Server Fault is a question and answer site for system and network administrators. It's 100% free, no registration required.

Sign up
Here's how it works:
  1. Anybody can ask a question
  2. Anybody can answer
  3. The best answers are voted up and rise to the top

recently I encountered the lldpad daemon in centos 6.3.

It says in the manual :Executes the LLDP protocol for supported network interfaces. Link Layer Discovery Protocol also has a nice wikipedia article.

Does anybody know if this would be of any use in a standalone server (web/mail/ftp). I suspect no. Then in what scenarios would that be useful. Is there any important reason why the default centos 6.3 has this service enabled?

share|improve this question
up vote 1 down vote accepted

If you have dozens (or hundreds) of servers, LLDP will allow each one to talk to the upstream switch/es it is connected to at the Ethernet Layer 2. Then when you log into the switch/es and do a "show ports" command, you'll (as a Network Admin) be able to see which machines are connected to which switch interfaces.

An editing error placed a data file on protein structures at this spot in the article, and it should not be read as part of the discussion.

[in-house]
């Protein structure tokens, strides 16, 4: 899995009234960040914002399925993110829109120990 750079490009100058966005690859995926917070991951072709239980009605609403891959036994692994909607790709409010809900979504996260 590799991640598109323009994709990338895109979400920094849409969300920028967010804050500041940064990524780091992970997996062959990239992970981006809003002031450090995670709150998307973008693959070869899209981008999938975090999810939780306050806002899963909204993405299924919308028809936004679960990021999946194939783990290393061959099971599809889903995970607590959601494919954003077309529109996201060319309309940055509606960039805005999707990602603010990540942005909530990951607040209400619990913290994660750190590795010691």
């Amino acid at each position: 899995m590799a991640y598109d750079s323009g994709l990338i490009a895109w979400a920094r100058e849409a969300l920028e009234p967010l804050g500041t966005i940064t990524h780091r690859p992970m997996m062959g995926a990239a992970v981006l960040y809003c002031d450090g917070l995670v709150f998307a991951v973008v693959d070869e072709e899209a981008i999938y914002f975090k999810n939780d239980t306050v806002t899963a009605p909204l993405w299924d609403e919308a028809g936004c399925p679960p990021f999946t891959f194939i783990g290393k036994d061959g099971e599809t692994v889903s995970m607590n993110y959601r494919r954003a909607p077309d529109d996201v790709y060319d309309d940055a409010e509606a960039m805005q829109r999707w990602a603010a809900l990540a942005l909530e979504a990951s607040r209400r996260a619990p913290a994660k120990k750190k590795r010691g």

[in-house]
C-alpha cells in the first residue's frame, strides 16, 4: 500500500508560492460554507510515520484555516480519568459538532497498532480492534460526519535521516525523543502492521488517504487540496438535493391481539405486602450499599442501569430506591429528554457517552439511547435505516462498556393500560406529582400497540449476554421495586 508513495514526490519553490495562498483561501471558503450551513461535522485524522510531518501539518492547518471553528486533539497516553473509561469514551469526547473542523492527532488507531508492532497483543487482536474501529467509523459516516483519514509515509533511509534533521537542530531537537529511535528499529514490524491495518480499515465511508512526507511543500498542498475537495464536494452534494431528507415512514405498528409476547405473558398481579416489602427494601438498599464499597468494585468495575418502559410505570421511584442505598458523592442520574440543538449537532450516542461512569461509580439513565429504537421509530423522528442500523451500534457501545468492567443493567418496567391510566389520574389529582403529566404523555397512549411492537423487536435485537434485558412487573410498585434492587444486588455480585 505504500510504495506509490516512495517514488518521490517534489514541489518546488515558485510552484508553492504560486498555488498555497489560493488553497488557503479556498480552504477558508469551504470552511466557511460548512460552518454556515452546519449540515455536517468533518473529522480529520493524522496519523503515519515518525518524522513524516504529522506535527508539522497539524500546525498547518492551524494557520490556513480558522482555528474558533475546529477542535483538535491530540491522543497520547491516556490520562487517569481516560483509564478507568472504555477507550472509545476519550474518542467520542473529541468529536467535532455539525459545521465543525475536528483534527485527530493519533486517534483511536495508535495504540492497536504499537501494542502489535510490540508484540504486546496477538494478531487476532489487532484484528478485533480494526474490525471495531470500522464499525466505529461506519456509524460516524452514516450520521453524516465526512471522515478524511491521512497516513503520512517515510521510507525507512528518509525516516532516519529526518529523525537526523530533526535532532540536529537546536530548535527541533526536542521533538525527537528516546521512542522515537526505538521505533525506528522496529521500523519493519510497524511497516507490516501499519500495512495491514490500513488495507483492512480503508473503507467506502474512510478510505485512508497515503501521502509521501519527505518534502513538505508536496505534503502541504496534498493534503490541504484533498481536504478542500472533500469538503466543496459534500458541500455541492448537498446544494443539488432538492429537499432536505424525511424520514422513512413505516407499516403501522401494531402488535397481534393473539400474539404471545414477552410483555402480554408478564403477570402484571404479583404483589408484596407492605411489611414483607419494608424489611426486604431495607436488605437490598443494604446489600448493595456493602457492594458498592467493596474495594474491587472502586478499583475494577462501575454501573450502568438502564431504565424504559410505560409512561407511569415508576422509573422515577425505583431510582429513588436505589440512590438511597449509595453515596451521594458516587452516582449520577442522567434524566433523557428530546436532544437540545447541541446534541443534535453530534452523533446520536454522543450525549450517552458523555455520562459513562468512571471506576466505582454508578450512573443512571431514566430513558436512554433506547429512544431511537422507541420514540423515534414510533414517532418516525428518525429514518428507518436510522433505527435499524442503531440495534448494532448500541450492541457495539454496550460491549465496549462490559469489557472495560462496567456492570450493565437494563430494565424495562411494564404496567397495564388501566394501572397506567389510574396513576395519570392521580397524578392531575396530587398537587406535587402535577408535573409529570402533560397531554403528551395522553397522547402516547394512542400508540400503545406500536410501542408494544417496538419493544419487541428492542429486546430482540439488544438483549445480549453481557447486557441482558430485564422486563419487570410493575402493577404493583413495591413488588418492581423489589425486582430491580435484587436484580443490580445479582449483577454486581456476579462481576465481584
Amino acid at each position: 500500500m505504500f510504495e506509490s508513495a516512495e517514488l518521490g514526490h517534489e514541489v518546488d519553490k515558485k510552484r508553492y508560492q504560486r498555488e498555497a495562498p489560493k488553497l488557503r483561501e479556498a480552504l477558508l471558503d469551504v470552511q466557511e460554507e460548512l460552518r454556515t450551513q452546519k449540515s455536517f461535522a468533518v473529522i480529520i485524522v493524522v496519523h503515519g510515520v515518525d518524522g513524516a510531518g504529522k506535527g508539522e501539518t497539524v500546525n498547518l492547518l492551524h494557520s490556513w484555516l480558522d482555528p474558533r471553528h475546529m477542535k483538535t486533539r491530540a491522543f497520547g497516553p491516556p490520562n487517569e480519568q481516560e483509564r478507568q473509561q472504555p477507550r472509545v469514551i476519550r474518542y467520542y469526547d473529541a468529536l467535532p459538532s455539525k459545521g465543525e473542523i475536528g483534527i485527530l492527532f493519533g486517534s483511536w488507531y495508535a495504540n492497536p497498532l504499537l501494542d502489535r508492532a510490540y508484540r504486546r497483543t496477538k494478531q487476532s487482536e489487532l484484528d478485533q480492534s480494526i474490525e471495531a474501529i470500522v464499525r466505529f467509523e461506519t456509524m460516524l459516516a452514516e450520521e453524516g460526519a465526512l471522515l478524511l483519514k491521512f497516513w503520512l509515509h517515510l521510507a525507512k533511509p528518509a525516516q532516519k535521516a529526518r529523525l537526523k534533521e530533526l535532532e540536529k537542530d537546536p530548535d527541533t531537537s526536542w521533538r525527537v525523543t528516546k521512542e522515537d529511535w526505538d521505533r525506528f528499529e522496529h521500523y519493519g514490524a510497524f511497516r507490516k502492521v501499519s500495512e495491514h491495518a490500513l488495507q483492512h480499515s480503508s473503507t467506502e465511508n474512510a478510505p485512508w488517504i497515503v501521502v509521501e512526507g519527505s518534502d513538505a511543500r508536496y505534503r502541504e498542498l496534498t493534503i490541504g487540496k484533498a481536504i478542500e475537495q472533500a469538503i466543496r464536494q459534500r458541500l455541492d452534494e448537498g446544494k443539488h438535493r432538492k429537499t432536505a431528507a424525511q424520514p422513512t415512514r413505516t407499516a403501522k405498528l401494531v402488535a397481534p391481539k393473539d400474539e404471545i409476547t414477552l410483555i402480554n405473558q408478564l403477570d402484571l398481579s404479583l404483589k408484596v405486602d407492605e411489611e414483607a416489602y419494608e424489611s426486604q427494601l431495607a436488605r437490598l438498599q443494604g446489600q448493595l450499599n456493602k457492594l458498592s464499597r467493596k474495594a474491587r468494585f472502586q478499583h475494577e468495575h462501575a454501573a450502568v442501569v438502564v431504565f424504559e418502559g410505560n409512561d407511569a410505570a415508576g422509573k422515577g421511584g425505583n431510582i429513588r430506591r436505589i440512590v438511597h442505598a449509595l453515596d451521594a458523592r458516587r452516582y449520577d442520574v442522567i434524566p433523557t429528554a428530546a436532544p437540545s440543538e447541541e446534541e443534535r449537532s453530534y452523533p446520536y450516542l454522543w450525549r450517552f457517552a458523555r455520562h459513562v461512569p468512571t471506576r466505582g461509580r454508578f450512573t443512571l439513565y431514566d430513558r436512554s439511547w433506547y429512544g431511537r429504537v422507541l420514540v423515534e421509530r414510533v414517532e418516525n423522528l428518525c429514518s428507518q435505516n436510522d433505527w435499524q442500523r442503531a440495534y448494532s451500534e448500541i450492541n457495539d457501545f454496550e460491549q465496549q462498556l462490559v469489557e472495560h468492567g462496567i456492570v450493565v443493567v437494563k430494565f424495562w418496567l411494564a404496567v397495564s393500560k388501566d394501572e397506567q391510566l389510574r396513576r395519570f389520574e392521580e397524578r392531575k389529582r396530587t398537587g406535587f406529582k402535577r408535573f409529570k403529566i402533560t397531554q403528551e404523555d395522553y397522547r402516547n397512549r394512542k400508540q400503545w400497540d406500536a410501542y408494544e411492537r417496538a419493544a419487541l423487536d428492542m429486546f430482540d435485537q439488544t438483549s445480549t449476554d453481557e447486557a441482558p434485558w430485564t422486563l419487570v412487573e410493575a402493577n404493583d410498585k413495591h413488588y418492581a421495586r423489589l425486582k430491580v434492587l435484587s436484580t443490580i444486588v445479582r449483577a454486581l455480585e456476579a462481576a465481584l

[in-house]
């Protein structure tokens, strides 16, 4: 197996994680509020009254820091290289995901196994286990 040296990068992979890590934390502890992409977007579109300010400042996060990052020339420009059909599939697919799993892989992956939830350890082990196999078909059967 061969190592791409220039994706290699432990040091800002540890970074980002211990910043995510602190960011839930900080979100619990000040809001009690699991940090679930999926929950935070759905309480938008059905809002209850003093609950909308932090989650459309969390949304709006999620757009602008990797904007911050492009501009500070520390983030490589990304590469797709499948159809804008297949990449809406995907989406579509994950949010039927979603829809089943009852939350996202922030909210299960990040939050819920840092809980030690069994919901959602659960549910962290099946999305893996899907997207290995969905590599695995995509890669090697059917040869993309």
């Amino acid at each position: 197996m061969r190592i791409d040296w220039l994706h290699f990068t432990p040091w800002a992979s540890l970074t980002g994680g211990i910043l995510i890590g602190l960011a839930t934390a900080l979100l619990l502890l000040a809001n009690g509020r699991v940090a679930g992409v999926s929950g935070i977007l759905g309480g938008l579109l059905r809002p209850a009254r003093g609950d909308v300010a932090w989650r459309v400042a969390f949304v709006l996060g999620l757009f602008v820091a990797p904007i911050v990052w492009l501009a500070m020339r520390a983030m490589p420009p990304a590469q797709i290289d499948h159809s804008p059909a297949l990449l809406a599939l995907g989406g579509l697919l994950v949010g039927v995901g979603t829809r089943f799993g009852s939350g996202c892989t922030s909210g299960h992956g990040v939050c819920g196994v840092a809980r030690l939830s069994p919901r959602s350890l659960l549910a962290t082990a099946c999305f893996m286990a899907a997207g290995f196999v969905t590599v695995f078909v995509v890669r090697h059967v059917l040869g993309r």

This information can be put into a switch port's "description" field, but as hardware is added, moved, and retired, most folks forget to update it, and so you get out-of-date information as to which machines are connected where.

For a single server it's not a big deal, but many medium and large companies use RHEL, and for them it's easier to keep track of network layout if the process starts up by default.

Information that's published via LLDP includes (but is not limited to): host name, OS version, VLAN membership, management address, etc. If you combine it with something like Netdisco (or other network management software), you can map out your entire network very easily (and keep track of changes as well):

share|improve this answer

Your Answer


By posting your answer, you agree to the privacy policy and terms of service.

Not the answer you're looking for? Browse other questions tagged or ask your own question.